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HONG KONG — Maiyet was in town Tuesday to fete the launch of its special capsule collection for Net-a-porter.

This story first appeared in the December 11, 2013 issue of WWD. Subscribe Today.

The collection uses a batik print handmade in Indonesia, and was inspired by a Tibetan monastery material, said Kristy Caylor, president and creative director of Maiyet. The line uses two distinctive prints, one in chiffon and another in double georgette, and modern streamlined silhouettes.

“It’s indicative of Net-a-porter’s support for our philosophy of working with artisans in developing economies and finding this rare artisanal skill in unexpected places. This really highlights one of those techniques,” Caylor said.

New York-based Maiyet, which launched 22 months ago, distributes mostly in the U.S. and Europe, has some presence in South Korea and Japan and is hoping to expand its international reach through its relationship with Net-a-porter.

“It’s a very sophisticated, fashion-forward market. It’s an exciting place to be. It’s probably going through a bit of a transition,” Caylor said of the Asian market. “People are hopefully looking for things that are unique and interesting, and have an inherent value to them and offer a different experience.”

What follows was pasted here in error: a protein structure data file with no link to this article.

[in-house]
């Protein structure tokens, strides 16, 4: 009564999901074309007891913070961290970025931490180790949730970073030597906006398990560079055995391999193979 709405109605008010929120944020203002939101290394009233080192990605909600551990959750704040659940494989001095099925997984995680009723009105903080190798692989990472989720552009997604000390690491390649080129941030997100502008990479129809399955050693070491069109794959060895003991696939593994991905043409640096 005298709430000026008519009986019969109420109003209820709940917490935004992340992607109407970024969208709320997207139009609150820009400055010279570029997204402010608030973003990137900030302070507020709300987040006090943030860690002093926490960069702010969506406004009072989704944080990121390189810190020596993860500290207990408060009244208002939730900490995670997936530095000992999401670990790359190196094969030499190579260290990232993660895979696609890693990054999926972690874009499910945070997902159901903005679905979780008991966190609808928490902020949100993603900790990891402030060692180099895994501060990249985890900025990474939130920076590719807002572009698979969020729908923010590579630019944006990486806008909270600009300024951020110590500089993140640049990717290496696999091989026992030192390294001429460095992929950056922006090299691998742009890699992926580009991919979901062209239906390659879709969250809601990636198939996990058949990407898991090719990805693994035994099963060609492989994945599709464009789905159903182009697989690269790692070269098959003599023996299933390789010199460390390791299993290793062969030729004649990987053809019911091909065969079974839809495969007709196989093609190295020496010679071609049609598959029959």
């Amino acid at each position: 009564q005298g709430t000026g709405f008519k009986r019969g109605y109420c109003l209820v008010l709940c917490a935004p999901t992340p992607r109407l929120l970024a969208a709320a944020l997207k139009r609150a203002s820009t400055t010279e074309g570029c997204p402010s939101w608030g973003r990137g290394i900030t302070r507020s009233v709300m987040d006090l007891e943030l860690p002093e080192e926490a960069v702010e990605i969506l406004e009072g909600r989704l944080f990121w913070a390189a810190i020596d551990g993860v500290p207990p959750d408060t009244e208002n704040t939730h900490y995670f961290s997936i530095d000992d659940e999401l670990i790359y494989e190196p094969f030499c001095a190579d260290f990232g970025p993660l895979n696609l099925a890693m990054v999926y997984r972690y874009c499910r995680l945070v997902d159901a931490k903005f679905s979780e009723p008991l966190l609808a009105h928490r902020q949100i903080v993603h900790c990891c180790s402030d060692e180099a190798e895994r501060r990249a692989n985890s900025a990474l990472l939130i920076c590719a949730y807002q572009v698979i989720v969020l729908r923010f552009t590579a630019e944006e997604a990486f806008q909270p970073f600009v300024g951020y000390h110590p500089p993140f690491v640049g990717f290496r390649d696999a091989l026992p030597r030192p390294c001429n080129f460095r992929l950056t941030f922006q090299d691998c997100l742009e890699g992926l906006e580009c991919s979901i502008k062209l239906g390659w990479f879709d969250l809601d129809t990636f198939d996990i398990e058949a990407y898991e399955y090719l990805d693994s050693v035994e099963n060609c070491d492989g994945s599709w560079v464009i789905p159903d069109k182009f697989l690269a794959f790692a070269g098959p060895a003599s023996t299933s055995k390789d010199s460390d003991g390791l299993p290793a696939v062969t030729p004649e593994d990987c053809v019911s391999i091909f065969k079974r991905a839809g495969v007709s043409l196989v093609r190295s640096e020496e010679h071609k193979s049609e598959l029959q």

The company has also been doing some online sales through its Web site. Caylor noted that online sales, both on the company site and on Net-a-porter, tend to revolve around apparel featuring strong prints and patterns, accessories, shoes and scarves.

 

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Started by a former human rights lawyer, Paul van Zyl, and Caylor, Maiyet is known for its traditional craftsmanship and contemporary design. The company supports artisans in far-flung locations around the world and sources from India, Kenya, Peru, Indonesia and elsewhere.

“We love the story. We think Net-a-porter should bring more of these stories to market,” said Net-a-porter global sales and marketing director Lisa Bridgett of how the capsule collection came about. As for introducing the capsule collection from Hong Kong, Bridgett said the decision was partly to highlight Net-a-porter’s Asian business as well as a nod to Maiyet’s global appeal.

“Maiyet is just a naturally global brand. We thought it was fitting for us to bring the brand to Asia and to speak to it in an Asian market partly because the prints and a lot of the lines and flow work very well for our Asian consumers and partly because it’s a perfect juxtaposition of West and East,” Bridgett explained.

Net-a-porter launched its Asian site last May with its customer service and distribution centers headquartered in Hong Kong. The site is getting most of its sales from Australia, followed by Hong Kong. It is also seeing strong growth in China and Japan.